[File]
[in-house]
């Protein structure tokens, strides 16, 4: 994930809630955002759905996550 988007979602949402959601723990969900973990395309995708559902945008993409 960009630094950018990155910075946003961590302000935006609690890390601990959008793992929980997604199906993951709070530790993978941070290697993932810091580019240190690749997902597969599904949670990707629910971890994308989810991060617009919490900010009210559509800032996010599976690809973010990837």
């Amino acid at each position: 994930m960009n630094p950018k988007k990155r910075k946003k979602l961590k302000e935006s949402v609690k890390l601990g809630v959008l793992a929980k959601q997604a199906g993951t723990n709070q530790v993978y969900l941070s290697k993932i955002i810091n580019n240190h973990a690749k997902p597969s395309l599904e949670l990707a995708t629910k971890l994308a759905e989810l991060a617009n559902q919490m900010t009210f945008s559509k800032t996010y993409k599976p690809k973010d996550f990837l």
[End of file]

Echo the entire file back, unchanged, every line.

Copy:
[in-house]
């Protein structure tokens, strides 16, 4: 994930809630955002759905996550 988007979602949402959601723990969900973990395309995708559902945008993409 960009630094950018990155910075946003961590302000935006609690890390601990959008793992929980997604199906993951709070530790993978941070290697993932810091580019240190690749997902597969599904949670990707629910971890994308989810991060617009919490900010009210559509800032996010599976690809973010990837």
């Amino acid at each position: 994930m960009n630094p950018k988007k990155r910075k946003k979602l961590k302000e935006s949402v609690k890390l601990g809630v959008l793992a929980k959601q997604a199906g993951t723990n709070q530790v993978y969900l941070s290697k993932i955002i810091n580019n240190h973990a690749k997902p597969s395309l599904e949670l990707a995708t629910k971890l994308a759905e989810l991060a617009n559902q919490m900010t009210f945008s559509k800032t996010y993409k599976p690809k973010d996550f990837l």